Maurice Olley, Chevrolet's chief engineer, completed his chassis, code-named ‘Opel’, which would eventually become the chassis for the 1953 Corvette. The Opel project had been initiated after Harley Earls' General Motors (GM) Design Division created models and drawings for a new GM sports car. Later in 1952, a prototype GM fibrglass car accidentally rolled during testing. The car's fibreglass roof remained structurally intact, and GM engineers for the first time considered building an all-fibreglass body for one of their cars. As project Opel moved forward, the new sports car took shape as a rear-engine, all-fibreglass sports car, the first in America. In July of 1952, the Corvette got its name from an extensive search through an English dictionary, which found that a corvette was a small-sized, speedy warship of the Royal Navy. Strong consideration was also given to the name Corvair. In January of 1953, the Corvette was exhibited as a dream car at the Motorama Car Show in New York City. The first Corvette, a white convertible with red interior, drove off the assembly line on June 30, 1953. That year, the car was produced in limited numbers, but full-scale production began the following year after Ford released its T-Bird at the New York Auto Show in February. The small-car competition from Ford prompted Chevrolet officials to continue Corvette production in spite of misgivings. By 1954, the Corvette was a failure, with some 3,500 cars sold and another 1,200 left unsold by year's end. Chevy engineer Zora Arkus-Duntov, initially brought on to develop the Corvette's performance, urged his superiors not to admit defeat on the project; instead, he sought to create a separate department to oversee development of the car. From this point forward, Arkus-Duntov took turning the Corvette into a legitimate sports car as a personal challenge. He overhauled the engine and drive-shaft. Over the next two years, minor adjustments were made to the car's body and styling. By 1955, the Corvette, equipped with new suspension and a 195 hp engine, was tested in disguise at the Pike's Peak Hill Climb, where it shattered the stock-car record with Arkus-Duntov behind the wheel. In February of 1956, Arkus-Duntov drove a modified Corvette V-8 to a two-way stock-car record of 150 mph at the Daytona Raceway. While the Corvette would not surpass the T-Bird in sales during the 1950s, it would fulfil its initial expectation to become the first American sports car.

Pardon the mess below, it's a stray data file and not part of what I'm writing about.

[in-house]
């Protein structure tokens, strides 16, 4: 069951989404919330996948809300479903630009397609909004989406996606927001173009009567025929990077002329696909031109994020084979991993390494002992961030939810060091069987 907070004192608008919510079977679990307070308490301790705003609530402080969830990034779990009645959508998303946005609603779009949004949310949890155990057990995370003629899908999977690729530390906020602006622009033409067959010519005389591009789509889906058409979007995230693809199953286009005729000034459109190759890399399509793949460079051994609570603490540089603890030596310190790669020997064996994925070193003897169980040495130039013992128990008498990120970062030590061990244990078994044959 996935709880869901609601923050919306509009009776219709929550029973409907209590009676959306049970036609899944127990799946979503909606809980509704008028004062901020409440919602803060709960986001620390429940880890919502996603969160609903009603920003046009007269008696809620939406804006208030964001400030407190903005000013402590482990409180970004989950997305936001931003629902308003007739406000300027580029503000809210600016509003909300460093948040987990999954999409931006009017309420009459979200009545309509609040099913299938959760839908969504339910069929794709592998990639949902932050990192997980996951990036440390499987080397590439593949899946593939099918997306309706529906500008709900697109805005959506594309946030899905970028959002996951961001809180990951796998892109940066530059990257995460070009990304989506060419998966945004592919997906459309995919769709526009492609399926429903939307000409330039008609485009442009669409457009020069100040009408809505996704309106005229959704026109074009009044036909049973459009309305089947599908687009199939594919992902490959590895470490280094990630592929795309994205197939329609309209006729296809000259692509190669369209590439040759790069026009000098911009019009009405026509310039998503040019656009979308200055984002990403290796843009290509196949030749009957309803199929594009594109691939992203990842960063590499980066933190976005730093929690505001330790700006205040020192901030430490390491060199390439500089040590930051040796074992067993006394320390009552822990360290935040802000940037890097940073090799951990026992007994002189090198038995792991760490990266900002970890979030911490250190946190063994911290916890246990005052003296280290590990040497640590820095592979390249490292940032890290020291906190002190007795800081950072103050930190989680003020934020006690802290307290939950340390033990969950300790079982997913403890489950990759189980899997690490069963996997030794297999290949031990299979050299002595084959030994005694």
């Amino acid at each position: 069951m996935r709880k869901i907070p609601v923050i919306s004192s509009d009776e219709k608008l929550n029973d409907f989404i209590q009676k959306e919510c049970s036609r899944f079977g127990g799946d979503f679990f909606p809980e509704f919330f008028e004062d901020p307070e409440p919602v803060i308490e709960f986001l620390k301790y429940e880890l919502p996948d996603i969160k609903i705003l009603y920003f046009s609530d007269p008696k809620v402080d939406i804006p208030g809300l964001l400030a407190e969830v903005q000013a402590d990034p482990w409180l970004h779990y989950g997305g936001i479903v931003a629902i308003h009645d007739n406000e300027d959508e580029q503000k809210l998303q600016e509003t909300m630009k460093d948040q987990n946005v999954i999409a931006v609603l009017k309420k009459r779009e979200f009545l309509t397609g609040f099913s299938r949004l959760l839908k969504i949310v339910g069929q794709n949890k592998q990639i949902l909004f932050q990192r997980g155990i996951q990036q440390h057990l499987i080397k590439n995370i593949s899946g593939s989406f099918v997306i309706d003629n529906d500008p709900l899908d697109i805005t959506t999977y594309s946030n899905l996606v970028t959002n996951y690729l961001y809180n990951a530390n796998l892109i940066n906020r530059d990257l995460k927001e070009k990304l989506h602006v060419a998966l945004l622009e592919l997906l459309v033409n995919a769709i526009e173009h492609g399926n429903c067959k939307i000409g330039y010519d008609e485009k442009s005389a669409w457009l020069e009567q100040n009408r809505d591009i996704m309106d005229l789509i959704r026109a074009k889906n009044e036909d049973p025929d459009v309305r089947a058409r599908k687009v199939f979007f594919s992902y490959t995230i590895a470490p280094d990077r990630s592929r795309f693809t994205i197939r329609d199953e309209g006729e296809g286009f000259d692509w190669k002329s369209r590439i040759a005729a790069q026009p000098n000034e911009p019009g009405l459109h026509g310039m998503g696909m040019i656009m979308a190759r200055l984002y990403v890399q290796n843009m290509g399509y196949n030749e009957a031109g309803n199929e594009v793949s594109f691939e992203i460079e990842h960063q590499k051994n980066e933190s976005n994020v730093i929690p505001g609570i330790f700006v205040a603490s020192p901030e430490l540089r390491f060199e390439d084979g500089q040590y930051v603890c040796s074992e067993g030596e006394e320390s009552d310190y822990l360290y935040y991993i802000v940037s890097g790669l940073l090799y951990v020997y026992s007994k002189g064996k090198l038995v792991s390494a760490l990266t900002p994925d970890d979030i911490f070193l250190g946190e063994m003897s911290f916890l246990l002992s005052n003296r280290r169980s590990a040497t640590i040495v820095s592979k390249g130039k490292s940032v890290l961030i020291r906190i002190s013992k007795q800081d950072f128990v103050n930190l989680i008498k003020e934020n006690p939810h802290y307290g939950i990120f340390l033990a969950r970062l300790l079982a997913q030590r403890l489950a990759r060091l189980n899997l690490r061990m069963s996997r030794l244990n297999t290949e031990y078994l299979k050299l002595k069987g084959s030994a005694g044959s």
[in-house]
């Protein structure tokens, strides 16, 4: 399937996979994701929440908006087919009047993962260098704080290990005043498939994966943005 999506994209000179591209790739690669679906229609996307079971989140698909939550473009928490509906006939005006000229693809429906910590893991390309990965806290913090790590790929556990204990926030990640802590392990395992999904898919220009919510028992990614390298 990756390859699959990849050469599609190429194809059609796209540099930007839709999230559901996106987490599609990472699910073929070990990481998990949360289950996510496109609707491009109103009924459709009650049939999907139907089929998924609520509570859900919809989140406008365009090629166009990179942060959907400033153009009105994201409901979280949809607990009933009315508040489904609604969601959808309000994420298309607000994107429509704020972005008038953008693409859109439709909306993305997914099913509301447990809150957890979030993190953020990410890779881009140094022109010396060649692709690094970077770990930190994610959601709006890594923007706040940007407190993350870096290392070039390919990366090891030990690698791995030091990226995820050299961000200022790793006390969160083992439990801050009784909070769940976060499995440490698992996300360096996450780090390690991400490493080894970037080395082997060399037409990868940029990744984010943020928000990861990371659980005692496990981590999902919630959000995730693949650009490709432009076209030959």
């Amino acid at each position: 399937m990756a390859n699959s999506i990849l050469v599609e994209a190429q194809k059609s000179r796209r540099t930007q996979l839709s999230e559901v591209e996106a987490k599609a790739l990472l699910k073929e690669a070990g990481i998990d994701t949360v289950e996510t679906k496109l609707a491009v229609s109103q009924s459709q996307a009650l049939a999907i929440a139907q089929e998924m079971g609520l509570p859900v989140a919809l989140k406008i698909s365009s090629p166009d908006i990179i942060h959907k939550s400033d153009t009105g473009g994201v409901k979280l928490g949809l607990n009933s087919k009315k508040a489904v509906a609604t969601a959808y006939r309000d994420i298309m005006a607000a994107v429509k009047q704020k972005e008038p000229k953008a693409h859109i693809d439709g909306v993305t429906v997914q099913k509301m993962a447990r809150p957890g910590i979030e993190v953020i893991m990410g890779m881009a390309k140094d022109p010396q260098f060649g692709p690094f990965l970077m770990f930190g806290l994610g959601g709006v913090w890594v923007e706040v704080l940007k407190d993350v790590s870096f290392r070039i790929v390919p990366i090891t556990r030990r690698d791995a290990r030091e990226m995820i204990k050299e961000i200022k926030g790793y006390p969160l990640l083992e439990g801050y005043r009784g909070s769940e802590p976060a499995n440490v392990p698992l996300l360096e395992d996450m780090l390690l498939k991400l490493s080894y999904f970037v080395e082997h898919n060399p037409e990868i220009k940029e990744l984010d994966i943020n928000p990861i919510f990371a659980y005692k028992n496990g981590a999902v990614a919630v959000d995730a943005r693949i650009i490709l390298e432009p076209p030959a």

The completed Corvette prototype, designated EX122, photographed in the GM Styling Auditorium on January 10, 1953Show Article